Lentiviral vectors are generated by transfection of vectors with long terminal repeats along with a transgene in a vector construct called as transfer vector. The additional genes desired for the package like Gag/Pol/Pro and encapsulation gene, Env are included in another vector construct. In the next generation vectors, all the genes of the package are encoded by a separate vector that is transfected along with transfer vector and encapsulation vector. Further advanced construct was generated with the Rev gene encoded in a separate plasmid which is associated with the biosafety phenomenon.

To eliminate the impurities for efficient transduction of target cells, Lentiviral stocks are concentrated and their titer is increased. Many strategies were discovered for attaining high lentiviral titer with low infective capacity of the virus. As the quiescent T cells are difficult to be transduced, primary T cells of humans are problematic to be transduced by lenti virus. The integration of the gene into the genome by reverse transcription will not occur until TCR or proliferative cytokines activate T cells. In this study, the researchers were focused to establish superior transduction capacity along with high titre lenti virus in primary human T cells. Transduction efficiency increases when the infectivity of the viruses as well as the lentiviral titre are improved.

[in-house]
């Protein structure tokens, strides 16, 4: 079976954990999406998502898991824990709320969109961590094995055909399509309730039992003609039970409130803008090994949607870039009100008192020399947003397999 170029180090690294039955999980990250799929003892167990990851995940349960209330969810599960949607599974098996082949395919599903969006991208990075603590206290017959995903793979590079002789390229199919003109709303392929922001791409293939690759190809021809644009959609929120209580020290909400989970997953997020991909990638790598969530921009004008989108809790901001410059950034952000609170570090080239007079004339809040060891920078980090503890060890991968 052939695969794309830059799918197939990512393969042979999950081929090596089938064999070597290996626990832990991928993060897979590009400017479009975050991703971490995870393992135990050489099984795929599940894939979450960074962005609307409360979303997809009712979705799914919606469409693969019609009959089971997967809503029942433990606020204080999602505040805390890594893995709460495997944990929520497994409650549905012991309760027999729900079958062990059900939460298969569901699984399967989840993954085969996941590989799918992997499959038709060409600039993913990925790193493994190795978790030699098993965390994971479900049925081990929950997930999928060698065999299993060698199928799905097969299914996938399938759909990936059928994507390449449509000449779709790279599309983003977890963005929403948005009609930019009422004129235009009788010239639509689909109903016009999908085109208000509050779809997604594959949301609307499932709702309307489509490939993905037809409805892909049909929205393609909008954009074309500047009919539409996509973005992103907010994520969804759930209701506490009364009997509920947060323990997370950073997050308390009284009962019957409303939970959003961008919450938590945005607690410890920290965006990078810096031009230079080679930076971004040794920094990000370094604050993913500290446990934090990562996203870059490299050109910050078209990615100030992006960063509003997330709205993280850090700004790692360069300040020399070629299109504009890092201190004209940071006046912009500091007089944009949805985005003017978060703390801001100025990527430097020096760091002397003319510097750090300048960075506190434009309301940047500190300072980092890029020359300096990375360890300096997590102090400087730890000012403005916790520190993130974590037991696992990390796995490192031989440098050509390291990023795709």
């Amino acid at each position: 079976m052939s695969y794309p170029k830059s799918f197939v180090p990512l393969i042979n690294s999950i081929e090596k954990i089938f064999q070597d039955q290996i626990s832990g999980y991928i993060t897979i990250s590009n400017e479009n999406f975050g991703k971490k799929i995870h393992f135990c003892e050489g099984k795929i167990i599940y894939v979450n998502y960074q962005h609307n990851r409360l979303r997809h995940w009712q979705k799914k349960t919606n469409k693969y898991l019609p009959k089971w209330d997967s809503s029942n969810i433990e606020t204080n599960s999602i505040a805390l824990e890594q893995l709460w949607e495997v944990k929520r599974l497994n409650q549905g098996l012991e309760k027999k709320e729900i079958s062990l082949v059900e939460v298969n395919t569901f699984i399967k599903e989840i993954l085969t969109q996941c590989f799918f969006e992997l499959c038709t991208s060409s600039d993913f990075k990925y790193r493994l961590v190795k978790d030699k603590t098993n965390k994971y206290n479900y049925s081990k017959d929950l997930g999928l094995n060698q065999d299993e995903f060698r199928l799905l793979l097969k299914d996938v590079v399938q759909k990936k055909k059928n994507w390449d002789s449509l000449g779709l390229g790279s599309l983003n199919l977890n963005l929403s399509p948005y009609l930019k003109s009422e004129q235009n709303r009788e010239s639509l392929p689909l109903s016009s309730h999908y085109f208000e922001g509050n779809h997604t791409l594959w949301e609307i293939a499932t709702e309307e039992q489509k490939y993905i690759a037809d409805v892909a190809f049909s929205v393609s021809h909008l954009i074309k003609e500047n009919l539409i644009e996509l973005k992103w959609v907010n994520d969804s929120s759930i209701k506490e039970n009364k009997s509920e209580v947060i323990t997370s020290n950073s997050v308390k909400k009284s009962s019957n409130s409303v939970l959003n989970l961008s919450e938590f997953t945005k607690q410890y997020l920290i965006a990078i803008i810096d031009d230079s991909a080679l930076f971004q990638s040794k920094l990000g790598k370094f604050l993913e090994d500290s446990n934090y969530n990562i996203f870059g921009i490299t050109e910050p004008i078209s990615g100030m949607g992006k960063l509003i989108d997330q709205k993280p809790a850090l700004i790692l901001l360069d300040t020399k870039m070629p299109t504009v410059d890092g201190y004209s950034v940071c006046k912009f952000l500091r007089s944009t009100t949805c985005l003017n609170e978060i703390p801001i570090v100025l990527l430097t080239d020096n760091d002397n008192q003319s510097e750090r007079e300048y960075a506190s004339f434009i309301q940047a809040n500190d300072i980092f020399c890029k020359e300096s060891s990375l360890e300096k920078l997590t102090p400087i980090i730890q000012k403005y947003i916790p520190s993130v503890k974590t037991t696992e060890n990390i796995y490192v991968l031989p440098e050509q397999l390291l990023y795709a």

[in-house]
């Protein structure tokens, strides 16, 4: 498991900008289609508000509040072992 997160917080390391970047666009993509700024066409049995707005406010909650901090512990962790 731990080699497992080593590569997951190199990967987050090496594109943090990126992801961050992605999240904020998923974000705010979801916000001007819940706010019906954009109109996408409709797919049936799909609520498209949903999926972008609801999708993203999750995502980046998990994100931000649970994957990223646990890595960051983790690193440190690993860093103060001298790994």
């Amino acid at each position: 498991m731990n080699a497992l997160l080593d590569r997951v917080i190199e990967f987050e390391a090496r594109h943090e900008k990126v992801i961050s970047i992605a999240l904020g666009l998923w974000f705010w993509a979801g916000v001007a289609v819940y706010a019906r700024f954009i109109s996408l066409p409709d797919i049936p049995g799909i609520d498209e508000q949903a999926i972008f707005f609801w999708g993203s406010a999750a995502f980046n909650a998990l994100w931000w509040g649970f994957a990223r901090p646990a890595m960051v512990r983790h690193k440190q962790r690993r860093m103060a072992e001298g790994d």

HEK293 T cells were grown on Dulbecco’s medium (modified Eagle’s medium) supplemented with high glucose and 10 percent of foetal calf serum. Human Jurkat cells derived from T lymphocytes were grown in RPMI 1640 medium added with 5percent FCS before transduction. Peripheral blood lymphocytes (PBLs) are isolated from human peripheral blood mononuclear cells by centrifugal elutriation. Negative bead isolation method is used for isolating CD4+CD45RA+ cells from PBLs. These cells were cultured in X-VIVO 15 supplemented with human serum, FCS and IL-2 and IL-7.

The vector MA1 was used for building a new pCCL empty plasmid vector with the transgenes called truncated form of nerve growth factor receptor (NGFR) and another gene transcribed with the help of human phosphoglycerate kinase promoter. One day before transfection, 293 T cells were grown in poly L-lysine coated flasks. The solutions were sterilized using filters.

Lenti virus production and concentration process

The transfer vector DNA of lenti virus, psPAX2 package and pMD2, and G envelope plasmid DNA were mixed at the ratio of 4:3:1 respectively. The third generation lentivirus vectors were constructed using package plasmid, transfer plasmid, pRSV-Rev plasmid and Env plasmid combined at the ratio of 4:2:1:1 respectively. The DNA is precipitated using water and calcium chloride. The precipitate was mixed with HEPES-buffered saline drop wise, vortexed slightly and incubated for half an hour at room temperature. The cells were periodically washed with PBS and then added with fresh medium. After 16 hrs of post transfection, RPMI medium replacement was made, incubated and then viral supernatant was collected. This collection was done for second time after 24hours. Lentiviral concentration was performed by ultracentrifugation using Sorval Discovery 100 SE centrifuge with AH-629 rotor.